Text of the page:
Heroin on Campus
Facing overdoses and regional scourges, campuses start to see that substance abuse problems don’t just revolve around alcohol and marijuana.
Officials at the University of Rochester are discussing a problem that rarely reaches the agendas of campus medical centers or presidents: How do you identify and treat students who are addicted to heroin?
Last month’s death of freshman Juliette Richard, which her father attributed to a heroin overdose, led President Joel Seligman to issue a “special plea” to students to “please get help” despite campus and national surveys that show less than 1 percent of students use the drug. The college is starting to consider substance-free housing on campus, though administrators have just started to focus on the issue.
“Frankly, there was not a lot of discussion about hard drug use before last month because our surveying data suggested it’s at very low level and we didn’t have any kind of event that drew our attention to it,” said Ralph A. Manchester, director of the Rochester’s department of health service. “The problem is, there’s not been a great deal of research done on what kinds of programs work for college students who use drugs like heroin.”
Like most campuses, Rochester has been focused mostly on abuse of alcohol, marijuana and prescription drugs. Now, colleges located in cities with new, well-documented heroin scourges are starting to realize they have a lot of catching up to do. In the Rochester region, heroin overdoses increased fivefold in three years.
After Vermont Governor Peter Shumlin devoted his entire annual address to the “full-blow heroin crisis” in the state, the University of Vermont’s campus health center is staring down a “paradigm shift,” said Jon Porter, director for the Center for Health and Wellbeing.
The health center will screen all patients for hard drug use for the first time this fall, using a piece of a $10 million state grant that aims to try to combat alcohol and drug use among 18- to 25-year-olds in the state.If the patient uses drugs, doctors and nurses intervene with a short talk on the risky behavior and then refer the student for treatment.
“It’s the most meaningful thing we can do. It’s not just throat swabs anymore,” Porter said. “Who’s having a problem we catch early enough to make a difference and get an intervention done?”
Porter said the screening system is critical to identify hard drug users because “the students who use opiates and heroin are immune to traditional outreach efforts that what we might use for alcohol and marijuana.”
The health center has worked with about 25 students who use heroin on campus, he added, with number of campus users likely rising as the state as a whole has seen a 770 percent rise in treatment for opiate addictions since 2000.
The number of students referred to the university’s addiction recovery group has increased five times to 60 in the last few years. About 100 colleges nationwide have established these recovery communities.
The university is trying to take on the issue despite the fact that “colleges don’t like to talk about that publicly because the pushback will be, ‘What’s the problem in Vermont?' ” Porter said. “That’s a tremendously sad state of affairs.”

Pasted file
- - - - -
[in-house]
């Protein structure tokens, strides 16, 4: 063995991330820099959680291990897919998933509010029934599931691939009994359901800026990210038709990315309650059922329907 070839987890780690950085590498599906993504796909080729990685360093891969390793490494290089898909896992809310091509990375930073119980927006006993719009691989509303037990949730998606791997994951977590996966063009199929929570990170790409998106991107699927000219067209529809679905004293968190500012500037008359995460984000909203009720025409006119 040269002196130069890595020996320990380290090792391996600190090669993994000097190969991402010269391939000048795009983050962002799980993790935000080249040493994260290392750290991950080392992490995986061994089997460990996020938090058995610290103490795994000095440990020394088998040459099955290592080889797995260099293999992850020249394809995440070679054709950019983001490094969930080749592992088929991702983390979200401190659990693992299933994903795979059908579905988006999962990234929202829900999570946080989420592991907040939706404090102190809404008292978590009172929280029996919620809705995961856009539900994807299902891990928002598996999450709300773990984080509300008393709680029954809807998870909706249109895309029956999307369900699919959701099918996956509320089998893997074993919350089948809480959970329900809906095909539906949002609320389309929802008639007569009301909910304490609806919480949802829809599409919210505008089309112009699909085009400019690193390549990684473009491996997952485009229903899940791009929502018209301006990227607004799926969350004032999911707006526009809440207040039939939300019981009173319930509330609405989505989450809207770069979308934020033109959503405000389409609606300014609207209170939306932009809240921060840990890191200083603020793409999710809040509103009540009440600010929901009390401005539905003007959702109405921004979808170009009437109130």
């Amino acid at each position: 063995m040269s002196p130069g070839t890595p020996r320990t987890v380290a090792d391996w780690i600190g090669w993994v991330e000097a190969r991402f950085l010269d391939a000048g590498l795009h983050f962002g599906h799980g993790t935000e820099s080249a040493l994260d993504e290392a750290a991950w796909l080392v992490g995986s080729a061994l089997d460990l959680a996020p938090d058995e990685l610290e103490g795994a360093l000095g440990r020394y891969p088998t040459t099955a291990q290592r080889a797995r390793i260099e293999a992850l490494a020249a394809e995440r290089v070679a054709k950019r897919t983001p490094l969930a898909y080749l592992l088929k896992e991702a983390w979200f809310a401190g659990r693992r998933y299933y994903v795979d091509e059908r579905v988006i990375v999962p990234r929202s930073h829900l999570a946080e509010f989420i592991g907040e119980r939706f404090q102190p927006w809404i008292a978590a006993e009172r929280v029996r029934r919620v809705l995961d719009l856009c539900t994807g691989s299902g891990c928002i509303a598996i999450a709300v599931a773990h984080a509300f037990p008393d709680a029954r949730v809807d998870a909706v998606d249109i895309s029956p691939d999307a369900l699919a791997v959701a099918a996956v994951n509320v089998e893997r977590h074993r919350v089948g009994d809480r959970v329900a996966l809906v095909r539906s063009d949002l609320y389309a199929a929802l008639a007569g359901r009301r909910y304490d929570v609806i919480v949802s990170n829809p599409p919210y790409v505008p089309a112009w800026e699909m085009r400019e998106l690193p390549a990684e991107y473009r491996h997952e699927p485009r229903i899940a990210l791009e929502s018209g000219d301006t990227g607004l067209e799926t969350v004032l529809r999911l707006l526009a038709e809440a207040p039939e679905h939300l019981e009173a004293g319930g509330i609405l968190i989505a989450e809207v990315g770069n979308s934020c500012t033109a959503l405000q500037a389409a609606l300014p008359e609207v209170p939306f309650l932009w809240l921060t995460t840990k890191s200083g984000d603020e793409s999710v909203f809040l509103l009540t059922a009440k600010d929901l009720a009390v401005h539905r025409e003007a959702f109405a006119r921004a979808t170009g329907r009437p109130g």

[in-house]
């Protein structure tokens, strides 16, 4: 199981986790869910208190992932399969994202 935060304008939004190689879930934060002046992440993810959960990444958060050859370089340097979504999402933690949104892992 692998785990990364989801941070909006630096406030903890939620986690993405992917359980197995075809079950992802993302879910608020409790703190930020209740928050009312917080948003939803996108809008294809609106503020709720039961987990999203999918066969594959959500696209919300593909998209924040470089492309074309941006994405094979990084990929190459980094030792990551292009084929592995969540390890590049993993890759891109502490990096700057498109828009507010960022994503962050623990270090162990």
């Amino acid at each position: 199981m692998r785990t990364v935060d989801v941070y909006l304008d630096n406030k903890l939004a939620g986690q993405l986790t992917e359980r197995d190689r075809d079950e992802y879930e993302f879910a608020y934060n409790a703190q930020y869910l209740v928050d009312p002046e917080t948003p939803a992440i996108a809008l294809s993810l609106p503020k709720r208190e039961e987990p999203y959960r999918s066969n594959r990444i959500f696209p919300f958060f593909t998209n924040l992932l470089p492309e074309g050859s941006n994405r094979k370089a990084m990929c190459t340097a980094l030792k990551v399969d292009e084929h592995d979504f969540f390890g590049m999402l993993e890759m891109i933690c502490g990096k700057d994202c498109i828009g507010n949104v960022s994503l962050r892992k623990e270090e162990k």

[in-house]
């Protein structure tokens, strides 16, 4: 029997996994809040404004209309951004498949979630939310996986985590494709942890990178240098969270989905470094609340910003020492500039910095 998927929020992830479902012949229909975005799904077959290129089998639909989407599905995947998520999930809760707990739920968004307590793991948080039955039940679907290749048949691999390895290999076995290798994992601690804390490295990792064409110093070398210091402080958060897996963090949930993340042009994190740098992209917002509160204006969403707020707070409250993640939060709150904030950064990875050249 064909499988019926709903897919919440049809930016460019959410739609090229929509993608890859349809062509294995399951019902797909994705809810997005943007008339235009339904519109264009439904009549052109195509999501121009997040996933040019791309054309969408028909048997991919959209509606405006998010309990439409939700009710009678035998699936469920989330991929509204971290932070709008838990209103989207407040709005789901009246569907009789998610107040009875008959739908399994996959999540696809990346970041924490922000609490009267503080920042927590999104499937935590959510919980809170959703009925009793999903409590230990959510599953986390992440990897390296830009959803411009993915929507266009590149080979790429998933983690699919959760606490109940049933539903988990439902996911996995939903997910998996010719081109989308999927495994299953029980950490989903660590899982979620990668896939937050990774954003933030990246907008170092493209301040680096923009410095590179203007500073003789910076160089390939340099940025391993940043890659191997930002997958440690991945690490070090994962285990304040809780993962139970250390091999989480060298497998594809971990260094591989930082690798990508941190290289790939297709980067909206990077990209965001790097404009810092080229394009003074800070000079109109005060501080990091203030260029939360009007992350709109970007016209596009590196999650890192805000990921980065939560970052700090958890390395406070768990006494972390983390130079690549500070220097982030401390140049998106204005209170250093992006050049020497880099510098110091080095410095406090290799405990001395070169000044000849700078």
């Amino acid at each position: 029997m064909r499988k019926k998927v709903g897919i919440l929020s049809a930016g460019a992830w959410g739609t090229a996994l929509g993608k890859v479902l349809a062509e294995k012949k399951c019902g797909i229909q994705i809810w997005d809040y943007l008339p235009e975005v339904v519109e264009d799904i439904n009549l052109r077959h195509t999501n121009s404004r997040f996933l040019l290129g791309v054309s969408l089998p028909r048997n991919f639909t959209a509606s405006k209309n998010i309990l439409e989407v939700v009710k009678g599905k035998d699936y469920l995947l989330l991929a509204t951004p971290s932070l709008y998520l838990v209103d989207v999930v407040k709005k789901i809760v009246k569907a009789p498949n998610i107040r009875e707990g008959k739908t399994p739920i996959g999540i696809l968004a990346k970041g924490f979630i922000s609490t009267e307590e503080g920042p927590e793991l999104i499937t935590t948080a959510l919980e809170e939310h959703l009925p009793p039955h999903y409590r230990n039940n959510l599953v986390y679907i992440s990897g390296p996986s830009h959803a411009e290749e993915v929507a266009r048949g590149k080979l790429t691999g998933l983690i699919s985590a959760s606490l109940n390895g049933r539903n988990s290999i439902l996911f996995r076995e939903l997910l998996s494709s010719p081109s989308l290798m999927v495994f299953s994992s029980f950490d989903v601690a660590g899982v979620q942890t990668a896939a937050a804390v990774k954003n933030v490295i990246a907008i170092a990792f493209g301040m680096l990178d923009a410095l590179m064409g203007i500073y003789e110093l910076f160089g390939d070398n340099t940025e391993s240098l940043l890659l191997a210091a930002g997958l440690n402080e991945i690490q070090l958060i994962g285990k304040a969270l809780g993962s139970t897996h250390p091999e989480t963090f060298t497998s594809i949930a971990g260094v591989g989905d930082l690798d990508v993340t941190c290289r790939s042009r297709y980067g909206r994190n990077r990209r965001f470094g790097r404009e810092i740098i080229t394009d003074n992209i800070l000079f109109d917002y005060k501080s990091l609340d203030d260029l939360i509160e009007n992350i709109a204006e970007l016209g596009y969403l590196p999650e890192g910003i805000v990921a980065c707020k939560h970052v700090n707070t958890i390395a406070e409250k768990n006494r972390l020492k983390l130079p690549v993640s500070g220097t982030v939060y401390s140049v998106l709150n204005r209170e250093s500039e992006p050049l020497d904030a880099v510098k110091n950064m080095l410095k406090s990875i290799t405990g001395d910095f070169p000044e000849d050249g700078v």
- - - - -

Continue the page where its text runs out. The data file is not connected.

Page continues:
National surveys also show that colleges have a relatively small number of heroin users. Only 0.1 percent of college students used heroin in the past 30 days in 2012, compared to 20.5 percent who smoked marijuana according to University of Michigan’s annual survey on drug use. Lloyd D. Johnston, a researcher at Michigan’s Institute for Social Research, said the “sporadic epidemics” of heroin use get media attention and thus become overblown.
But national surveys aren’t always a helpful gauge for the heroin problems that face individual campuses because “the numbers are too small,” said Robert Reff, chair of alcohol and other drugs division NASPA: Student Affairs Administrators in Higher Education, and the substance abuse prevention coordinator at Oregon State University.
At Yale University, Michael Rigsby, the campus medical director, emailed the student body this month that “several recent incidents have raised our concern that use of drugs such as LSD, cocaine, and heroin is on the rise among college students, fueled in part by a mistaken belief that occasional use is really not that dangerous.”
College students who become addicted to prescribed drugs like oxycodone sometimes turn to heroin, a cheaper alternative with a similarly intense high. Colleges struggle to respond to that pattern because most are stretched to their limits responding to alcohol and marijuana issues, Reff said.
Plus, few administrators prioritize the problem. “We don’t think of college students as IV drug users. A lot of people have images of what IV drug users look like, and it’s not college students,” Reff said. “When I talk with administrators that heroin is in my community they look shocked at me and think college students don’t use it. But with addiction, it covers race, gender, socioeconomic status.”
Heroin users on campus usually become addicted before they get to campus and go home to replenish their supply, said William Carlo, who works on substance abuse issues at University of Massachusetts at Boston, Massachusetts Institute of Technology and Boston College. Colleges in the Northeast with commuter populations are more likely to have higher populations of heroin users, he said.
Though marijuana and alcohol are “on the radar every weekend” of college administrators, they are less aware of heroin users who “aren’t out at the parties and don’t get caught very often,” Carlo said.
“There’s no good reporting. It’s not possible to know the extent of the problem because they don’t come to the surface,” he said. “You can’t treat what you don’t see."
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